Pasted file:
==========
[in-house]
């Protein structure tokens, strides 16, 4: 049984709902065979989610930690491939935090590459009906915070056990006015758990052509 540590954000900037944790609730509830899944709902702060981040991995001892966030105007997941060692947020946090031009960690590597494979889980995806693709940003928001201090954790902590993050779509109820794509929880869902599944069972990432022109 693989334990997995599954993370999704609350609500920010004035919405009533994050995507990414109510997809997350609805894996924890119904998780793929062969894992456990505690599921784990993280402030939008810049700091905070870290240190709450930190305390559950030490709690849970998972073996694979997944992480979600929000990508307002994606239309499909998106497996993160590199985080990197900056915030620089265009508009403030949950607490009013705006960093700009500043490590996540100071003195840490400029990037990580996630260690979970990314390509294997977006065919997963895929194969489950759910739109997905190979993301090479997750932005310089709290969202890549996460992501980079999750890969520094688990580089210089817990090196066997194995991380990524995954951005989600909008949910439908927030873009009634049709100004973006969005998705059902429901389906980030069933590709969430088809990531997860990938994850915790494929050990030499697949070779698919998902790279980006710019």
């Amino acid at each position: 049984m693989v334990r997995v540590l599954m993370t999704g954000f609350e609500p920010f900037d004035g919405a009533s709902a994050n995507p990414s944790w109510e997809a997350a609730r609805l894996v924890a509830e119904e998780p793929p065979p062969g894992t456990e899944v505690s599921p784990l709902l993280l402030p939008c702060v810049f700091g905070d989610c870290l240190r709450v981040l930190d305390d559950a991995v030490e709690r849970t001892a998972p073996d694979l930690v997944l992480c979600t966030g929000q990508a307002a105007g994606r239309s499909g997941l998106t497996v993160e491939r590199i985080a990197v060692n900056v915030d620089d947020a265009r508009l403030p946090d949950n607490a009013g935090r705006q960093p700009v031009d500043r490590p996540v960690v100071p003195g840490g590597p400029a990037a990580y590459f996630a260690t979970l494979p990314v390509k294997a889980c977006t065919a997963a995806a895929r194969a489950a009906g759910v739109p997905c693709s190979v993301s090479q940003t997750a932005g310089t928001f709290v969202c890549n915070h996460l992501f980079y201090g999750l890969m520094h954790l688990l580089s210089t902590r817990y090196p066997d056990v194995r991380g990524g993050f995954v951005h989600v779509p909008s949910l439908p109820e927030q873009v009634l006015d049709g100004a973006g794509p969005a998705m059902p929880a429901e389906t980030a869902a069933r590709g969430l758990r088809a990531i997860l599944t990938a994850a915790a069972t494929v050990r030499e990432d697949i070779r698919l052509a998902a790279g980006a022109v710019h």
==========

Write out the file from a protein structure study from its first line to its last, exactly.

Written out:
[in-house]
């Protein structure tokens, strides 16, 4: 049984709902065979989610930690491939935090590459009906915070056990006015758990052509 540590954000900037944790609730509830899944709902702060981040991995001892966030105007997941060692947020946090031009960690590597494979889980995806693709940003928001201090954790902590993050779509109820794509929880869902599944069972990432022109 693989334990997995599954993370999704609350609500920010004035919405009533994050995507990414109510997809997350609805894996924890119904998780793929062969894992456990505690599921784990993280402030939008810049700091905070870290240190709450930190305390559950030490709690849970998972073996694979997944992480979600929000990508307002994606239309499909998106497996993160590199985080990197900056915030620089265009508009403030949950607490009013705006960093700009500043490590996540100071003195840490400029990037990580996630260690979970990314390509294997977006065919997963895929194969489950759910739109997905190979993301090479997750932005310089709290969202890549996460992501980079999750890969520094688990580089210089817990090196066997194995991380990524995954951005989600909008949910439908927030873009009634049709100004973006969005998705059902429901389906980030069933590709969430088809990531997860990938994850915790494929050990030499697949070779698919998902790279980006710019």
């Amino acid at each position: 049984m693989v334990r997995v540590l599954m993370t999704g954000f609350e609500p920010f900037d004035g919405a009533s709902a994050n995507p990414s944790w109510e997809a997350a609730r609805l894996v924890a509830e119904e998780p793929p065979p062969g894992t456990e899944v505690s599921p784990l709902l993280l402030p939008c702060v810049f700091g905070d989610c870290l240190r709450v981040l930190d305390d559950a991995v030490e709690r849970t001892a998972p073996d694979l930690v997944l992480c979600t966030g929000q990508a307002a105007g994606r239309s499909g997941l998106t497996v993160e491939r590199i985080a990197v060692n900056v915030d620089d947020a265009r508009l403030p946090d949950n607490a009013g935090r705006q960093p700009v031009d500043r490590p996540v960690v100071p003195g840490g590597p400029a990037a990580y590459f996630a260690t979970l494979p990314v390509k294997a889980c977006t065919a997963a995806a895929r194969a489950a009906g759910v739109p997905c693709s190979v993301s090479q940003t997750a932005g310089t928001f709290v969202c890549n915070h996460l992501f980079y201090g999750l890969m520094h954790l688990l580089s210089t902590r817990y090196p066997d056990v194995r991380g990524g993050f995954v951005h989600v779509p909008s949910l439908p109820e927030q873009v009634l006015d049709g100004a973006g794509p969005a998705m059902p929880a429901e389906t980030a869902a069933r590709g969430l758990r088809a990531i997860l599944t990938a994850a915790a069972t494929v050990r030499e990432d697949i070779r698919l052509a998902a790279g980006a022109v710019h």